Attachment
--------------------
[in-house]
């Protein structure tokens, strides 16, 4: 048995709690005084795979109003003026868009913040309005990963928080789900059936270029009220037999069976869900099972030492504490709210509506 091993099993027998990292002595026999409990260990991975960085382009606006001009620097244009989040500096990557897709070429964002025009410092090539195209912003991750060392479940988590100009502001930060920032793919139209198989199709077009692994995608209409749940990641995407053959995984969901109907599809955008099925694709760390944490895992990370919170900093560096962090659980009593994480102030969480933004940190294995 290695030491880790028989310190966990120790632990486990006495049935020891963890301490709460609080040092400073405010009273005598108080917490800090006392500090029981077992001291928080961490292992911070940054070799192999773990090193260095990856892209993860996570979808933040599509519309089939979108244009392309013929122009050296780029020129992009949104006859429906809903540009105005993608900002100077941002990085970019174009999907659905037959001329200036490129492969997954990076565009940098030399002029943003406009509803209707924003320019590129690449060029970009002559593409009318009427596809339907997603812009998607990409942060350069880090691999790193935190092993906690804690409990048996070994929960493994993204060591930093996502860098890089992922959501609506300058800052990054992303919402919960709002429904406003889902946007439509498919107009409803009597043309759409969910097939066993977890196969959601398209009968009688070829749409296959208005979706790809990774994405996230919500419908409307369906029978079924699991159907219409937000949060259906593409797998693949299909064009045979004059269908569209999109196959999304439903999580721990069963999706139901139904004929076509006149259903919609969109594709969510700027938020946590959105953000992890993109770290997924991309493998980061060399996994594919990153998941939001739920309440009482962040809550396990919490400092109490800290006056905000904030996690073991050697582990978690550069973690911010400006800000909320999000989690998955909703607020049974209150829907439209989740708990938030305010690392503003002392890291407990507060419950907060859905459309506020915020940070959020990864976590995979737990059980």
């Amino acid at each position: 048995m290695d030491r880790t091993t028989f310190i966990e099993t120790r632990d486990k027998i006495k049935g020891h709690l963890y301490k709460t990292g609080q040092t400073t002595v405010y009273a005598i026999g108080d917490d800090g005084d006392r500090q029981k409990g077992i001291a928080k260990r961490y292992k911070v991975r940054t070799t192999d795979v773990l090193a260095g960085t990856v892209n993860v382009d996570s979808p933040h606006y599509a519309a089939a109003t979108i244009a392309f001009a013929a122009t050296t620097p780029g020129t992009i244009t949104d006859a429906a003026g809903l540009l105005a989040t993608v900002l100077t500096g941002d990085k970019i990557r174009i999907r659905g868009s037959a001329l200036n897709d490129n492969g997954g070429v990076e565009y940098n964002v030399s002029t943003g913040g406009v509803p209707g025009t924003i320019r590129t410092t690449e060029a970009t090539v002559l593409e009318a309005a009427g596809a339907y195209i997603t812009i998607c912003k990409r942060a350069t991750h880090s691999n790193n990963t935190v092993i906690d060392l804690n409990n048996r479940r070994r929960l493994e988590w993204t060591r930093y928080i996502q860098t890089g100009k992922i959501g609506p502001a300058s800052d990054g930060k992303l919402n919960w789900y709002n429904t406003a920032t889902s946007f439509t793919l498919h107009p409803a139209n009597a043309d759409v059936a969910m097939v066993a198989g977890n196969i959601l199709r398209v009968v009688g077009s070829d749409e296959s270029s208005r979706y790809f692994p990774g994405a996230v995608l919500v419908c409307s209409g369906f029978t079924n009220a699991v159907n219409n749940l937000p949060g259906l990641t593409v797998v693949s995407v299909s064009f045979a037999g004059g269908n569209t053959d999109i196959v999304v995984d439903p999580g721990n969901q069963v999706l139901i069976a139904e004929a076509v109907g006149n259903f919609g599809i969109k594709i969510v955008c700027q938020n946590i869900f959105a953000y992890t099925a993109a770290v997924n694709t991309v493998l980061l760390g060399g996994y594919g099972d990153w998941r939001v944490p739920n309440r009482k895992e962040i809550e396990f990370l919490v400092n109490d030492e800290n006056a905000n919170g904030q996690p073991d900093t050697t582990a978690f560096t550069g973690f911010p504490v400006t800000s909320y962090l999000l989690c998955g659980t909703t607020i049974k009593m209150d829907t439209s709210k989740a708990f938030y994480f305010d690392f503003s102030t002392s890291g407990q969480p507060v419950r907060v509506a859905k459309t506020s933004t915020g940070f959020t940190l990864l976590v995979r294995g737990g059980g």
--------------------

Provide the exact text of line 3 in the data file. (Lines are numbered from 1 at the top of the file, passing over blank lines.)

């Amino acid at each position: 048995m290695d030491r880790t091993t028989f310190i966990e099993t120790r632990d486990k027998i006495k049935g020891h709690l963890y301490k709460t990292g609080q040092t400073t002595v405010y009273a005598i026999g108080d917490d800090g005084d006392r500090q029981k409990g077992i001291a928080k260990r961490y292992k911070v991975r940054t070799t192999d795979v773990l090193a260095g960085t990856v892209n993860v382009d996570s979808p933040h606006y599509a519309a089939a109003t979108i244009a392309f001009a013929a122009t050296t620097p780029g020129t992009i244009t949104d006859a429906a003026g809903l540009l105005a989040t993608v900002l100077t500096g941002d990085k970019i990557r174009i999907r659905g868009s037959a001329l200036n897709d490129n492969g997954g070429v990076e565009y940098n964002v030399s002029t943003g913040g406009v509803p209707g025009t924003i320019r590129t410092t690449e060029a970009t090539v002559l593409e009318a309005a009427g596809a339907y195209i997603t812009i998607c912003k990409r942060a350069t991750h880090s691999n790193n990963t935190v092993i906690d060392l804690n409990n048996r479940r070994r929960l493994e988590w993204t060591r930093y928080i996502q860098t890089g100009k992922i959501g609506p502001a300058s800052d990054g930060k992303l919402n919960w789900y709002n429904t406003a920032t889902s946007f439509t793919l498919h107009p409803a139209n009597a043309d759409v059936a969910m097939v066993a198989g977890n196969i959601l199709r398209v009968v009688g077009s070829d749409e296959s270029s208005r979706y790809f692994p990774g994405a996230v995608l919500v419908c409307s209409g369906f029978t079924n009220a699991v159907n219409n749940l937000p949060g259906l990641t593409v797998v693949s995407v299909s064009f045979a037999g004059g269908n569209t053959d999109i196959v999304v995984d439903p999580g721990n969901q069963v999706l139901i069976a139904e004929a076509v109907g006149n259903f919609g599809i969109k594709i969510v955008c700027q938020n946590i869900f959105a953000y992890t099925a993109a770290v997924n694709t991309v493998l980061l760390g060399g996994y594919g099972d990153w998941r939001v944490p739920n309440r009482k895992e962040i809550e396990f990370l919490v400092n109490d030492e800290n006056a905000n919170g904030q996690p073991d900093t050697t582990a978690f560096t550069g973690f911010p504490v400006t800000s909320y962090l999000l989690c998955g659980t909703t607020i049974k009593m209150d829907t439209s709210k989740a708990f938030y994480f305010d690392f503003s102030t002392s890291g407990q969480p507060v419950r907060v509506a859905k459309t506020s933004t915020g940070f959020t940190l990864l976590v995979r294995g737990g059980g």